(You can see CRESTFALLEN here)

What was your very first short?

I made short movies at NYU as part of their film program, and several really bad ones with an art collective right after I graduated college. They’re all kind of embarrassing, really.  I don’t feel I hit my stride until 2002, where I made an absurd comedy called SNAPSHOT, followed by a more ambitious project in 2003 called THE CHRISTMAS PARTY about a child who finds himself at a holiday party, the kind run by Christians who want everyone else in the world to share their beliefs. It’s a movie filled with unspoken menace, and audiences around the world were taken in by that. In France they considered it a satire on America, in San Francisco they called it a horror film, in New England they labeled it social realism. All of these responses were validating. Once I had festival and critical success with that project, I felt for the first time as if I could call myself a filmmaker. I haven’t looked back.

Do you think this kind of short films can have more impact compared to movies?

It’s a different approach.  A feature film or a short film can have impact; a short film merely gets to one peak moment faster.  It’s one of the things I’ve loved about reading Edgar Allan Poe, Nathaniel Hawthorne or H.P. Lovecraft; the building towards one climactic image or incident. Poe and Lovecraft couldn’t sustain it in a long form narrative, but Hawthorne inspired with his fever dream prose in THE SCARLET LETTER and HOUSE OF SEVEN GABLES. With movies, Mark Romanek achieved profound feeling in his music videos for Johnny Cash’s “Hurt” and Jay-Z’s “99 Problems” but hasn’t yet been able to translate that impact into his feature films, whereas I think David Fincher’s narrative features are stronger and more complex than his (admittedly stylish) music video and commercial work.  We’re comparing dissimilar animals.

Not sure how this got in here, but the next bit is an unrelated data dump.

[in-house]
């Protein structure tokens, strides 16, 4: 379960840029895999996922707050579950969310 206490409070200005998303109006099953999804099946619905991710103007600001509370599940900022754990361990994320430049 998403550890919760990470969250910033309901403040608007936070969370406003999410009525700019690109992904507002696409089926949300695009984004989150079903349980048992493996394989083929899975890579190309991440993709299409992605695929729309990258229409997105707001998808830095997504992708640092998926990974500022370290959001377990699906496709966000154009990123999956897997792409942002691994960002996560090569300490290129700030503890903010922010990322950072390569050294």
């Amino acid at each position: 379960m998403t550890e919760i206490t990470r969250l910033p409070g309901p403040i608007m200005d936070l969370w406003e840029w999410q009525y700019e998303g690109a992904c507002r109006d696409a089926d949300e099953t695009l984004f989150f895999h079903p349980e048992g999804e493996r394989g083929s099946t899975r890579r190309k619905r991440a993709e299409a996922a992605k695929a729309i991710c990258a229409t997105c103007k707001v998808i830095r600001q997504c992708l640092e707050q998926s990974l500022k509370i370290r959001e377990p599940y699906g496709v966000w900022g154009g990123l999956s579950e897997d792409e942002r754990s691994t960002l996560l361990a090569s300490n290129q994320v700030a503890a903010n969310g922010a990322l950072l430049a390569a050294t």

What is the most important thing in short movies: music, photography, good actors or what?

The most important thing is that relationship between the movie and the audience.  It’s not even necessarily that you’re telling them a story; it’s that you’ve communicated something to them or involved them in some way.  All other aspects of the film, from the script to the cinematography to the music to the performances, are all in service of that moment between the film and the spectator. What do they take from the film? And while making the film, I don’t separate those different departments into a hierarchy. You can’t make a good script without a strong compelling idea; you can’t make a film without a camera (you’d be making a play!)  Actors and editors and composers and the other creatives breathe this project to life. When you’re the director of a short film, you have to look at everyone as being a key and crucial part of the mosaic. But I constantly remind myself of the audience, and what we are communicating (or withholding) from them as the movie unfolds.

CONTACT, what do you want to tell me about it?